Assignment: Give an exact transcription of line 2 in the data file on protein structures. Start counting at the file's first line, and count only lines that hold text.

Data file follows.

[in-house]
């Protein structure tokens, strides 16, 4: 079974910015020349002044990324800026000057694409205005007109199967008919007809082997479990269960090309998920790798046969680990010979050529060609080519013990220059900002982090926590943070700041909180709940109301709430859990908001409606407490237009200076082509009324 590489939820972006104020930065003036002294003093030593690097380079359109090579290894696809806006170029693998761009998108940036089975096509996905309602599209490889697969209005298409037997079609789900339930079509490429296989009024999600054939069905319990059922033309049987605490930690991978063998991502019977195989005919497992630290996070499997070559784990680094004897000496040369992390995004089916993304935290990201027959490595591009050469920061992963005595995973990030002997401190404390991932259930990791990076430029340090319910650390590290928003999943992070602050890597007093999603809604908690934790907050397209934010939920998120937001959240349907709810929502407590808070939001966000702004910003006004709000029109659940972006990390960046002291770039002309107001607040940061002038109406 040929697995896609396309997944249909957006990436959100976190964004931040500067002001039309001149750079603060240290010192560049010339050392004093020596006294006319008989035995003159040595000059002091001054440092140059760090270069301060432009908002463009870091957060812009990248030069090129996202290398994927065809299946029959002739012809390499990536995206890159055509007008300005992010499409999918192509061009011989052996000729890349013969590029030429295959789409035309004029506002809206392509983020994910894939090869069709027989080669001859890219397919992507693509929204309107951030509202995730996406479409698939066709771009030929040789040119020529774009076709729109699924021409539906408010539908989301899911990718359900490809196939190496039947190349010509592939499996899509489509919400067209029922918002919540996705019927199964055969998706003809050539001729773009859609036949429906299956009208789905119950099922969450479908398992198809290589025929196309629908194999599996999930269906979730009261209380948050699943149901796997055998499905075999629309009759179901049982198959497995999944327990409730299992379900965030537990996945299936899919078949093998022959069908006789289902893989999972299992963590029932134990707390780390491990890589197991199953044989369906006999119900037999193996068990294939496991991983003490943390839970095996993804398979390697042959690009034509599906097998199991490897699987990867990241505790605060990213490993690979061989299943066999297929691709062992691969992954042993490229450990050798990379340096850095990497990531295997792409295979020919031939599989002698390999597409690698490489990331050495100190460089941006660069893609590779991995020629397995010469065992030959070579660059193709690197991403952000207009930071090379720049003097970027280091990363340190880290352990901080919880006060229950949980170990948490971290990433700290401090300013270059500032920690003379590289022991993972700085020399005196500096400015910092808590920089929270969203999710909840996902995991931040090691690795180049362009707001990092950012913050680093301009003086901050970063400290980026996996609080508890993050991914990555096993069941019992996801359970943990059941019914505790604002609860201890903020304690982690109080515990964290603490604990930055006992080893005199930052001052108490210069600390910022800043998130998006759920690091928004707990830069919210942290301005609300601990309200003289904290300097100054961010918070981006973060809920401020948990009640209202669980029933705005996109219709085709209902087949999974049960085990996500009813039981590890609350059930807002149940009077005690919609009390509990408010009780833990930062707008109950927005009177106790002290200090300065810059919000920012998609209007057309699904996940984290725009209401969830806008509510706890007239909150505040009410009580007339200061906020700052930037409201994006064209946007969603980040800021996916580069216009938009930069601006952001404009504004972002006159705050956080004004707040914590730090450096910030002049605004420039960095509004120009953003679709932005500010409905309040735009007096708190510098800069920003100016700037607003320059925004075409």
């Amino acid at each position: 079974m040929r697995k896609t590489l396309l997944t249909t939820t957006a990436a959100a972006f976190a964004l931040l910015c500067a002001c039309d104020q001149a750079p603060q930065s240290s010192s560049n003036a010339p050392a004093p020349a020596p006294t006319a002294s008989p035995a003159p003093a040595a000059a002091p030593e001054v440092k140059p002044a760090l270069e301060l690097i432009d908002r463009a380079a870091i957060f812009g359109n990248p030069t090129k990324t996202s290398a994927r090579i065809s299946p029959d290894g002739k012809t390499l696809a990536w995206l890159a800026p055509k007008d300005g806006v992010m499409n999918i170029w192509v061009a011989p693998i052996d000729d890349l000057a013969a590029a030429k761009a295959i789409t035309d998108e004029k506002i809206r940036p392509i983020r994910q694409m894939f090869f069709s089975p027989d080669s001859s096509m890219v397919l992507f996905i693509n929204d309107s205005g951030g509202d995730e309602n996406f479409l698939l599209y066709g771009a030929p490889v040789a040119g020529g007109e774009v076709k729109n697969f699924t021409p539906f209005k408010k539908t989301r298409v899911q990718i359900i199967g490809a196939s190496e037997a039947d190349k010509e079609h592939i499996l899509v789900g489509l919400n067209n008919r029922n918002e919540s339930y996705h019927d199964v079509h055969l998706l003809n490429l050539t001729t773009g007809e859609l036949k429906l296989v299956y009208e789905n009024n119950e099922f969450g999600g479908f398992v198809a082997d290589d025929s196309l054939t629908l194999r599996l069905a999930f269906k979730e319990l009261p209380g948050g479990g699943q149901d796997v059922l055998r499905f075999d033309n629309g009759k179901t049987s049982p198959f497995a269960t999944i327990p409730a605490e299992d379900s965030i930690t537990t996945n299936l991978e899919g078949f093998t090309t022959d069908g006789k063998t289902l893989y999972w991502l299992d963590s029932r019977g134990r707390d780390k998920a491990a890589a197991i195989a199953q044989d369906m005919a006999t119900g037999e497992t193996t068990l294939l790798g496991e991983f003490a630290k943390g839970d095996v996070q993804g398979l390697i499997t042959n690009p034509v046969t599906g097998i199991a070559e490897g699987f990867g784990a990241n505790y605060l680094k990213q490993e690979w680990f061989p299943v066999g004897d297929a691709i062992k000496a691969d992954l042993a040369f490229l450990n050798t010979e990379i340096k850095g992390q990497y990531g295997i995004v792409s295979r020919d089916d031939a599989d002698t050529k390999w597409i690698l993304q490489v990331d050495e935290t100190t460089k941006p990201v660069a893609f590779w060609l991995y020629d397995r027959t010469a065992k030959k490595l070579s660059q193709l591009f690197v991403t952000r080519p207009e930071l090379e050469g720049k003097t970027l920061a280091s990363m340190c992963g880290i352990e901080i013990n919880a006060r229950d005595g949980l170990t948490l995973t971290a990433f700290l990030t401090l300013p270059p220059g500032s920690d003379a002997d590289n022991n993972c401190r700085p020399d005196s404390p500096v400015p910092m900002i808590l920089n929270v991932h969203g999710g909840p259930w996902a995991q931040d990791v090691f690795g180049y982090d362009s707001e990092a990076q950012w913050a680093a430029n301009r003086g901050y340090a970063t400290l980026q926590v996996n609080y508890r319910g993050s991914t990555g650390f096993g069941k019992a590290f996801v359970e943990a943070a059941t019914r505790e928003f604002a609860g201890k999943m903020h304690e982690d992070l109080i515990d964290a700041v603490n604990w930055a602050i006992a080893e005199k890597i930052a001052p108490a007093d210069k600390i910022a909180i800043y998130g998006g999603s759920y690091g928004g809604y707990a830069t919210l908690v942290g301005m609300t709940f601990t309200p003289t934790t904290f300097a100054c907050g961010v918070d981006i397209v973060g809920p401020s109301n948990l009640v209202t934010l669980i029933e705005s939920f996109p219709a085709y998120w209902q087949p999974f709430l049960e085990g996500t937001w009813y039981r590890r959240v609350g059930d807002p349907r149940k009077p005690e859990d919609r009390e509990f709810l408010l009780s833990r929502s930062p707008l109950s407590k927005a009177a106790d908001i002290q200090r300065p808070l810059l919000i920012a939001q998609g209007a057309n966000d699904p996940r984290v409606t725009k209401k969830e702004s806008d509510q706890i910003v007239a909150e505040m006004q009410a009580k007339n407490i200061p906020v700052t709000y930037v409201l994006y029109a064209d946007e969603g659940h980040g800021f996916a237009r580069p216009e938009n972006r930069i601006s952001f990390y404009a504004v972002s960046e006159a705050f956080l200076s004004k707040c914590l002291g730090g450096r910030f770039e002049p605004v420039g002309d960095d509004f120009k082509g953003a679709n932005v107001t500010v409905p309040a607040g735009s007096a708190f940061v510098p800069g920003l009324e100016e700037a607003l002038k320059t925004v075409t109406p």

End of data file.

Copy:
């Protein structure tokens, strides 16, 4: 079974910015020349002044990324800026000057694409205005007109199967008919007809082997479990269960090309998920790798046969680990010979050529060609080519013990220059900002982090926590943070700041909180709940109301709430859990908001409606407490237009200076082509009324 590489939820972006104020930065003036002294003093030593690097380079359109090579290894696809806006170029693998761009998108940036089975096509996905309602599209490889697969209005298409037997079609789900339930079509490429296989009024999600054939069905319990059922033309049987605490930690991978063998991502019977195989005919497992630290996070499997070559784990680094004897000496040369992390995004089916993304935290990201027959490595591009050469920061992963005595995973990030002997401190404390991932259930990791990076430029340090319910650390590290928003999943992070602050890597007093999603809604908690934790907050397209934010939920998120937001959240349907709810929502407590808070939001966000702004910003006004709000029109659940972006990390960046002291770039002309107001607040940061002038109406 040929697995896609396309997944249909957006990436959100976190964004931040500067002001039309001149750079603060240290010192560049010339050392004093020596006294006319008989035995003159040595000059002091001054440092140059760090270069301060432009908002463009870091957060812009990248030069090129996202290398994927065809299946029959002739012809390499990536995206890159055509007008300005992010499409999918192509061009011989052996000729890349013969590029030429295959789409035309004029506002809206392509983020994910894939090869069709027989080669001859890219397919992507693509929204309107951030509202995730996406479409698939066709771009030929040789040119020529774009076709729109699924021409539906408010539908989301899911990718359900490809196939190496039947190349010509592939499996899509489509919400067209029922918002919540996705019927199964055969998706003809050539001729773009859609036949429906299956009208789905119950099922969450479908398992198809290589025929196309629908194999599996999930269906979730009261209380948050699943149901796997055998499905075999629309009759179901049982198959497995999944327990409730299992379900965030537990996945299936899919078949093998022959069908006789289902893989999972299992963590029932134990707390780390491990890589197991199953044989369906006999119900037999193996068990294939496991991983003490943390839970095996993804398979390697042959690009034509599906097998199991490897699987990867990241505790605060990213490993690979061989299943066999297929691709062992691969992954042993490229450990050798990379340096850095990497990531295997792409295979020919031939599989002698390999597409690698490489990331050495100190460089941006660069893609590779991995020629397995010469065992030959070579660059193709690197991403952000207009930071090379720049003097970027280091990363340190880290352990901080919880006060229950949980170990948490971290990433700290401090300013270059500032920690003379590289022991993972700085020399005196500096400015910092808590920089929270969203999710909840996902995991931040090691690795180049362009707001990092950012913050680093301009003086901050970063400290980026996996609080508890993050991914990555096993069941019992996801359970943990059941019914505790604002609860201890903020304690982690109080515990964290603490604990930055006992080893005199930052001052108490210069600390910022800043998130998006759920690091928004707990830069919210942290301005609300601990309200003289904290300097100054961010918070981006973060809920401020948990009640209202669980029933705005996109219709085709209902087949999974049960085990996500009813039981590890609350059930807002149940009077005690919609009390509990408010009780833990930062707008109950927005009177106790002290200090300065810059919000920012998609209007057309699904996940984290725009209401969830806008509510706890007239909150505040009410009580007339200061906020700052930037409201994006064209946007969603980040800021996916580069216009938009930069601006952001404009504004972002006159705050956080004004707040914590730090450096910030002049605004420039960095509004120009953003679709932005500010409905309040735009007096708190510098800069920003100016700037607003320059925004075409």